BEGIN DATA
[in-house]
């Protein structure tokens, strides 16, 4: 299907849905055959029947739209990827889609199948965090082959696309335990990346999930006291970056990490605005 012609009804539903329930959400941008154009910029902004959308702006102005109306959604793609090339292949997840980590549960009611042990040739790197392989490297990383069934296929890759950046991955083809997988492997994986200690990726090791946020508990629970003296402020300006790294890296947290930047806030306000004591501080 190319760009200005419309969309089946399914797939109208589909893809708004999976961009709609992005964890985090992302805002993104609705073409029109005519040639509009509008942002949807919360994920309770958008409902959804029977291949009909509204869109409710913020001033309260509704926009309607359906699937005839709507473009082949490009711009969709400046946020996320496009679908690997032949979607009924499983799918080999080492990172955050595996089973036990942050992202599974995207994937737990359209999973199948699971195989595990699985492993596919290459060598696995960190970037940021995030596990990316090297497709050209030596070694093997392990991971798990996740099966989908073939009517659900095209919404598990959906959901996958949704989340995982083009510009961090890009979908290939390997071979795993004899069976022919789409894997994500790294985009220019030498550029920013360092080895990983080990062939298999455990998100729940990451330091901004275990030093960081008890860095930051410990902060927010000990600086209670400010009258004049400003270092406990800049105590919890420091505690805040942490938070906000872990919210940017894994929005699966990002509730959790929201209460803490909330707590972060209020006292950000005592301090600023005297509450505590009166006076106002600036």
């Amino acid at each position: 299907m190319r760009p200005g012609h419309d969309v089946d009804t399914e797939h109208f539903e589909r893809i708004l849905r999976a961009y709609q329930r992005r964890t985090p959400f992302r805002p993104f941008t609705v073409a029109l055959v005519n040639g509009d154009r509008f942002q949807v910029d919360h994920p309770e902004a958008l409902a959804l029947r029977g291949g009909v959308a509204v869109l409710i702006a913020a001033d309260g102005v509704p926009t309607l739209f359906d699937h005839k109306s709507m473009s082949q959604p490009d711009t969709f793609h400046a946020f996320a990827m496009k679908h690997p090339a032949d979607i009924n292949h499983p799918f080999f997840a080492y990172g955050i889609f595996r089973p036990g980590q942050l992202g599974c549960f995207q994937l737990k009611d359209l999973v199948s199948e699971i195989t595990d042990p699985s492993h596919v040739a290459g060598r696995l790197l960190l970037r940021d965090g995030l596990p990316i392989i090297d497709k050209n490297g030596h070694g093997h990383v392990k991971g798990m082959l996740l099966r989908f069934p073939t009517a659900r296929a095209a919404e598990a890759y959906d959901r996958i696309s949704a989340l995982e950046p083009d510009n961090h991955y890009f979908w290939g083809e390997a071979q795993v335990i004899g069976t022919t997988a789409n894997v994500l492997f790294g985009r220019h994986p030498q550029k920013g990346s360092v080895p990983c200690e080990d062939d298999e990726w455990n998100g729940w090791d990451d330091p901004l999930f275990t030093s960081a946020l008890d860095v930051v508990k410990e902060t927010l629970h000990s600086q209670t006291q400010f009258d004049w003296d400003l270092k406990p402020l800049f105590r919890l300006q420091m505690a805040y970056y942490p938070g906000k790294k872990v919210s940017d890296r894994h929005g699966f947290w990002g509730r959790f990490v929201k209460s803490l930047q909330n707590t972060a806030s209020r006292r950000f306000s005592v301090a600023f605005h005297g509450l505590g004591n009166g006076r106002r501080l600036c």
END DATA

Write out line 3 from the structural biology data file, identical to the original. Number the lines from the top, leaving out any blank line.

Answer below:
């Amino acid at each position: 299907m190319r760009p200005g012609h419309d969309v089946d009804t399914e797939h109208f539903e589909r893809i708004l849905r999976a961009y709609q329930r992005r964890t985090p959400f992302r805002p993104f941008t609705v073409a029109l055959v005519n040639g509009d154009r509008f942002q949807v910029d919360h994920p309770e902004a958008l409902a959804l029947r029977g291949g009909v959308a509204v869109l409710i702006a913020a001033d309260g102005v509704p926009t309607l739209f359906d699937h005839k109306s709507m473009s082949q959604p490009d711009t969709f793609h400046a946020f996320a990827m496009k679908h690997p090339a032949d979607i009924n292949h499983p799918f080999f997840a080492y990172g955050i889609f595996r089973p036990g980590q942050l992202g599974c549960f995207q994937l737990k009611d359209l999973v199948s199948e699971i195989t595990d042990p699985s492993h596919v040739a290459g060598r696995l790197l960190l970037r940021d965090g995030l596990p990316i392989i090297d497709k050209n490297g030596h070694g093997h990383v392990k991971g798990m082959l996740l099966r989908f069934p073939t009517a659900r296929a095209a919404e598990a890759y959906d959901r996958i696309s949704a989340l995982e950046p083009d510009n961090h991955y890009f979908w290939g083809e390997a071979q795993v335990i004899g069976t022919t997988a789409n894997v994500l492997f790294g985009r220019h994986p030498q550029k920013g990346s360092v080895p990983c200690e080990d062939d298999e990726w455990n998100g729940w090791d990451d330091p901004l999930f275990t030093s960081a946020l008890d860095v930051v508990k410990e902060t927010l629970h000990s600086q209670t006291q400010f009258d004049w003296d400003l270092k406990p402020l800049f105590r919890l300006q420091m505690a805040y970056y942490p938070g906000k790294k872990v919210s940017d890296r894994h929005g699966f947290w990002g509730r959790f990490v929201k209460s803490l930047q909330n707590t972060a806030s209020r006292r950000f306000s005592v301090a600023f605005h005297g509450l505590g004591n009166g006076r106002r501080l600036c």